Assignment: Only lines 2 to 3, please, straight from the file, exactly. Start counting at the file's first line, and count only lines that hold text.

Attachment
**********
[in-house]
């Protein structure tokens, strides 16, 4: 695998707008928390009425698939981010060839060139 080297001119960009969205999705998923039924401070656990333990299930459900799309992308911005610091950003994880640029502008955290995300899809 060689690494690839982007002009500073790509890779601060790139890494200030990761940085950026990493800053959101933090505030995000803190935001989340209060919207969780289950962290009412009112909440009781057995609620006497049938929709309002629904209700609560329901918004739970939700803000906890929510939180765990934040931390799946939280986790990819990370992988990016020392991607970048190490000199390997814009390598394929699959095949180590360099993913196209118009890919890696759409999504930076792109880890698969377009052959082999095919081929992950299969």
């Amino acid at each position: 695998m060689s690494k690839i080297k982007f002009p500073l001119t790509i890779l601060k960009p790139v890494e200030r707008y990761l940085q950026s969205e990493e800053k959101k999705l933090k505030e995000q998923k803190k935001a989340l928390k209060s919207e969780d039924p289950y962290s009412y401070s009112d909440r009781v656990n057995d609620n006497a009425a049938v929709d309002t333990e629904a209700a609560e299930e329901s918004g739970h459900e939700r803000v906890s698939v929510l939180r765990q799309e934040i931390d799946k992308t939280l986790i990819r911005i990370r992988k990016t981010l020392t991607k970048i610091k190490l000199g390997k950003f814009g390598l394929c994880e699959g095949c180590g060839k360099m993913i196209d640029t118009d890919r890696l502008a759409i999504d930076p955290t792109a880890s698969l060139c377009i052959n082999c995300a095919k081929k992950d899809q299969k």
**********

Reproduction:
């Protein structure tokens, strides 16, 4: 695998707008928390009425698939981010060839060139 080297001119960009969205999705998923039924401070656990333990299930459900799309992308911005610091950003994880640029502008955290995300899809 060689690494690839982007002009500073790509890779601060790139890494200030990761940085950026990493800053959101933090505030995000803190935001989340209060919207969780289950962290009412009112909440009781057995609620006497049938929709309002629904209700609560329901918004739970939700803000906890929510939180765990934040931390799946939280986790990819990370992988990016020392991607970048190490000199390997814009390598394929699959095949180590360099993913196209118009890919890696759409999504930076792109880890698969377009052959082999095919081929992950299969």
């Amino acid at each position: 695998m060689s690494k690839i080297k982007f002009p500073l001119t790509i890779l601060k960009p790139v890494e200030r707008y990761l940085q950026s969205e990493e800053k959101k999705l933090k505030e995000q998923k803190k935001a989340l928390k209060s919207e969780d039924p289950y962290s009412y401070s009112d909440r009781v656990n057995d609620n006497a009425a049938v929709d309002t333990e629904a209700a609560e299930e329901s918004g739970h459900e939700r803000v906890s698939v929510l939180r765990q799309e934040i931390d799946k992308t939280l986790i990819r911005i990370r992988k990016t981010l020392t991607k970048i610091k190490l000199g390997k950003f814009g390598l394929c994880e699959g095949c180590g060839k360099m993913i196209d640029t118009d890919r890696l502008a759409i999504d930076p955290t792109a880890s698969l060139c377009i052959n082999c995300a095919k081929k992950d899809q299969k």